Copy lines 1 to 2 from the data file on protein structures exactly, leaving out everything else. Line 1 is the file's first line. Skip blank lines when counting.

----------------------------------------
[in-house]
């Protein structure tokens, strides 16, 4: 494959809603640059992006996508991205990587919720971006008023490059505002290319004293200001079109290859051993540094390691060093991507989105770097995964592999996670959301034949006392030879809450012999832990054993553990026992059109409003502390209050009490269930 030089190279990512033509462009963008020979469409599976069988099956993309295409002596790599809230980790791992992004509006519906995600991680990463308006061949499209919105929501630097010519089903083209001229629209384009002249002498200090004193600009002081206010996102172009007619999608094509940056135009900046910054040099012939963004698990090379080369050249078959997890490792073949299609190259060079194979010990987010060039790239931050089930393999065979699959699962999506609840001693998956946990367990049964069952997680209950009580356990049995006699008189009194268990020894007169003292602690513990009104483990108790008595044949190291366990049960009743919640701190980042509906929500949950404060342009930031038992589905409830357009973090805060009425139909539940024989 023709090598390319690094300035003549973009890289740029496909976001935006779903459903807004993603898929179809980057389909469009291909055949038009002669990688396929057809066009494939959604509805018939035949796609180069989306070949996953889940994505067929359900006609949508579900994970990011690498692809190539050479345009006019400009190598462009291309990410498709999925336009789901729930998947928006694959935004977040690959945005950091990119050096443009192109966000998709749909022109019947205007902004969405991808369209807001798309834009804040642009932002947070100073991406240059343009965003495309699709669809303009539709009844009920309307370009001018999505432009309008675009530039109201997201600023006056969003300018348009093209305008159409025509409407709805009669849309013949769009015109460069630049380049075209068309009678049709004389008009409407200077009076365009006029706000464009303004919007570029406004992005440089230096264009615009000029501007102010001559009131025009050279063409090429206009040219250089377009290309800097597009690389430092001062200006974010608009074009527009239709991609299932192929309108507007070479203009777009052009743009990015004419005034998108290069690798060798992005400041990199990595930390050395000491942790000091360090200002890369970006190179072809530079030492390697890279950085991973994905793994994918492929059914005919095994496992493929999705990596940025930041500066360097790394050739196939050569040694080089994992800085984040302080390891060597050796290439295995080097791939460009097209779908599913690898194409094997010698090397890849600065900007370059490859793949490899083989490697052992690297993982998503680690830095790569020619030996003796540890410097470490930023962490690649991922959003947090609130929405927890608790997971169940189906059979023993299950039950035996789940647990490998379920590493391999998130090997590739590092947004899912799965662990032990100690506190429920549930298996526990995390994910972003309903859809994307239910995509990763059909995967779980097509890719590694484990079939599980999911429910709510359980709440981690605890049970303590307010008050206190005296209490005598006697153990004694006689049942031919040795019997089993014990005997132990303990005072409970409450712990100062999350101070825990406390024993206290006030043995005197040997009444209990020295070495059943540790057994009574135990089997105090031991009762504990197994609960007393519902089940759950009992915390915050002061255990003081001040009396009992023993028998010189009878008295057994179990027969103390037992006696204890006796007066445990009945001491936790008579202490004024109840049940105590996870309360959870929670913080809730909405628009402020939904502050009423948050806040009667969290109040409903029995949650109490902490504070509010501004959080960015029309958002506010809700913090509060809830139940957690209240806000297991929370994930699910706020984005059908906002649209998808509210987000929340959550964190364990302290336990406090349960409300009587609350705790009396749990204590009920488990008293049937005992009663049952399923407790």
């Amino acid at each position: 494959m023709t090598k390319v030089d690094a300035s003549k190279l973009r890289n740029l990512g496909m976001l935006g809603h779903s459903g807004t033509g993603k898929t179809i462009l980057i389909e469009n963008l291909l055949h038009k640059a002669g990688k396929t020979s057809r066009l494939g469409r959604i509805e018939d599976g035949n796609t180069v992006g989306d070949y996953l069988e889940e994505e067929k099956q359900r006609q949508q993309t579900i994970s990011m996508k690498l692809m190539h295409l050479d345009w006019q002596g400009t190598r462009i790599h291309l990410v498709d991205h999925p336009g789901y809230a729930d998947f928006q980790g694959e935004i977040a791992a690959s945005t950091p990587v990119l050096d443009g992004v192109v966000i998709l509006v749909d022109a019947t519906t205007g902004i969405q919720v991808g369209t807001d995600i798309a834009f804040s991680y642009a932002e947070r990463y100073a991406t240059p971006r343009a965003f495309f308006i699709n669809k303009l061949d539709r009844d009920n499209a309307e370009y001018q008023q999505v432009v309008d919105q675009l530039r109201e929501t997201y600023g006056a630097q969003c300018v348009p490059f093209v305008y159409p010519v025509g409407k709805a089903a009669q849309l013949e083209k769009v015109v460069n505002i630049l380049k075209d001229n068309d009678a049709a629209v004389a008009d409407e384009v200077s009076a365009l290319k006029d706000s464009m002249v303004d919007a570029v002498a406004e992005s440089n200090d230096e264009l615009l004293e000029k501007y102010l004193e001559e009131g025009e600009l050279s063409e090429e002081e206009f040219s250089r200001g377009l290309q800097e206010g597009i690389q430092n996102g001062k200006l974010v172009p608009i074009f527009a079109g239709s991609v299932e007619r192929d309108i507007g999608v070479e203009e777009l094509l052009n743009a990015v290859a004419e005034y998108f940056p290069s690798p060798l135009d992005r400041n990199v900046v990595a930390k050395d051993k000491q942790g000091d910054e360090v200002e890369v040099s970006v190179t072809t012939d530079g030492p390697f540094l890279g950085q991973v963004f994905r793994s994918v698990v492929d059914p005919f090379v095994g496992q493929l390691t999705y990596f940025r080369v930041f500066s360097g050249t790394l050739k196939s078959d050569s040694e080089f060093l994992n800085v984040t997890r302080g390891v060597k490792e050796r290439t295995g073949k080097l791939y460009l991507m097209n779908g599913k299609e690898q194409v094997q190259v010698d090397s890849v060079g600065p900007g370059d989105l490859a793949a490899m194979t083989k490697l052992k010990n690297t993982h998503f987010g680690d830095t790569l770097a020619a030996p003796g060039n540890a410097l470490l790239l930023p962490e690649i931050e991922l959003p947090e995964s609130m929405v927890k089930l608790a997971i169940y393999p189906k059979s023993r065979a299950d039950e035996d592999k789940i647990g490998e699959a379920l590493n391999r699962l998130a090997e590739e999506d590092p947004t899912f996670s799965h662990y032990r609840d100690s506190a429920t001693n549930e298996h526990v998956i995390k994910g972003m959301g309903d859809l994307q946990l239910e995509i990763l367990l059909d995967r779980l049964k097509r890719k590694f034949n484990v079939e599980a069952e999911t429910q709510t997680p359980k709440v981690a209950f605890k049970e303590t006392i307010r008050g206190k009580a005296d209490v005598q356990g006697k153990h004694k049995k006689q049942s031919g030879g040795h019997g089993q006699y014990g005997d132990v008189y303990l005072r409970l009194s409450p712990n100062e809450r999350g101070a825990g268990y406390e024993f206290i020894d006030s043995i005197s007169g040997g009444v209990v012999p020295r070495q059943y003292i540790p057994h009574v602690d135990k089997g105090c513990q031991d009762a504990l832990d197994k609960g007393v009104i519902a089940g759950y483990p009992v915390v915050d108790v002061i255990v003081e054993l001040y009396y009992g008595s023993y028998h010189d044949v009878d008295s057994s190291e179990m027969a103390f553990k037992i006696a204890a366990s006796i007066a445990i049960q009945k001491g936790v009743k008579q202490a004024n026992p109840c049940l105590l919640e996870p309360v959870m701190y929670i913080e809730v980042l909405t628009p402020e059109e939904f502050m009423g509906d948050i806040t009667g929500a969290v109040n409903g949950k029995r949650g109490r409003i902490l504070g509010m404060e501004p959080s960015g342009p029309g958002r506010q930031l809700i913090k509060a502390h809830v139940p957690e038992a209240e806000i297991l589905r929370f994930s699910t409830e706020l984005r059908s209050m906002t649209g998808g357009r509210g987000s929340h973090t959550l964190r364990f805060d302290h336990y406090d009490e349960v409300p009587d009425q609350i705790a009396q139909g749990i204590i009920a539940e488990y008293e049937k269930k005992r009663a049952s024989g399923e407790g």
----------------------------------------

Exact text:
[in-house]
């Protein structure tokens, strides 16, 4: 494959809603640059992006996508991205990587919720971006008023490059505002290319004293200001079109290859051993540094390691060093991507989105770097995964592999996670959301034949006392030879809450012999832990054993553990026992059109409003502390209050009490269930 030089190279990512033509462009963008020979469409599976069988099956993309295409002596790599809230980790791992992004509006519906995600991680990463308006061949499209919105929501630097010519089903083209001229629209384009002249002498200090004193600009002081206010996102172009007619999608094509940056135009900046910054040099012939963004698990090379080369050249078959997890490792073949299609190259060079194979010990987010060039790239931050089930393999065979699959699962999506609840001693998956946990367990049964069952997680209950009580356990049995006699008189009194268990020894007169003292602690513990009104483990108790008595044949190291366990049960009743919640701190980042509906929500949950404060342009930031038992589905409830357009973090805060009425139909539940024989 023709090598390319690094300035003549973009890289740029496909976001935006779903459903807004993603898929179809980057389909469009291909055949038009002669990688396929057809066009494939959604509805018939035949796609180069989306070949996953889940994505067929359900006609949508579900994970990011690498692809190539050479345009006019400009190598462009291309990410498709999925336009789901729930998947928006694959935004977040690959945005950091990119050096443009192109966000998709749909022109019947205007902004969405991808369209807001798309834009804040642009932002947070100073991406240059343009965003495309699709669809303009539709009844009920309307370009001018999505432009309008675009530039109201997201600023006056969003300018348009093209305008159409025509409407709805009669849309013949769009015109460069630049380049075209068309009678049709004389008009409407200077009076365009006029706000464009303004919007570029406004992005440089230096264009615009000029501007102010001559009131025009050279063409090429206009040219250089377009290309800097597009690389430092001062200006974010608009074009527009239709991609299932192929309108507007070479203009777009052009743009990015004419005034998108290069690798060798992005400041990199990595930390050395000491942790000091360090200002890369970006190179072809530079030492390697890279950085991973994905793994994918492929059914005919095994496992493929999705990596940025930041500066360097790394050739196939050569040694080089994992800085984040302080390891060597050796290439295995080097791939460009097209779908599913690898194409094997010698090397890849600065900007370059490859793949490899083989490697052992690297993982998503680690830095790569020619030996003796540890410097470490930023962490690649991922959003947090609130929405927890608790997971169940189906059979023993299950039950035996789940647990490998379920590493391999998130090997590739590092947004899912799965662990032990100690506190429920549930298996526990995390994910972003309903859809994307239910995509990763059909995967779980097509890719590694484990079939599980999911429910709510359980709440981690605890049970303590307010008050206190005296209490005598006697153990004694006689049942031919040795019997089993014990005997132990303990005072409970409450712990100062999350101070825990406390024993206290006030043995005197040997009444209990020295070495059943540790057994009574135990089997105090031991009762504990197994609960007393519902089940759950009992915390915050002061255990003081001040009396009992023993028998010189009878008295057994179990027969103390037992006696204890006796007066445990009945001491936790008579202490004024109840049940105590996870309360959870929670913080809730909405628009402020939904502050009423948050806040009667969290109040409903029995949650109490902490504070509010501004959080960015029309958002506010809700913090509060809830139940957690209240806000297991929370994930699910706020984005059908906002649209998808509210987000929340959550964190364990302290336990406090349960409300009587609350705790009396749990204590009920488990008293049937005992009663049952399923407790």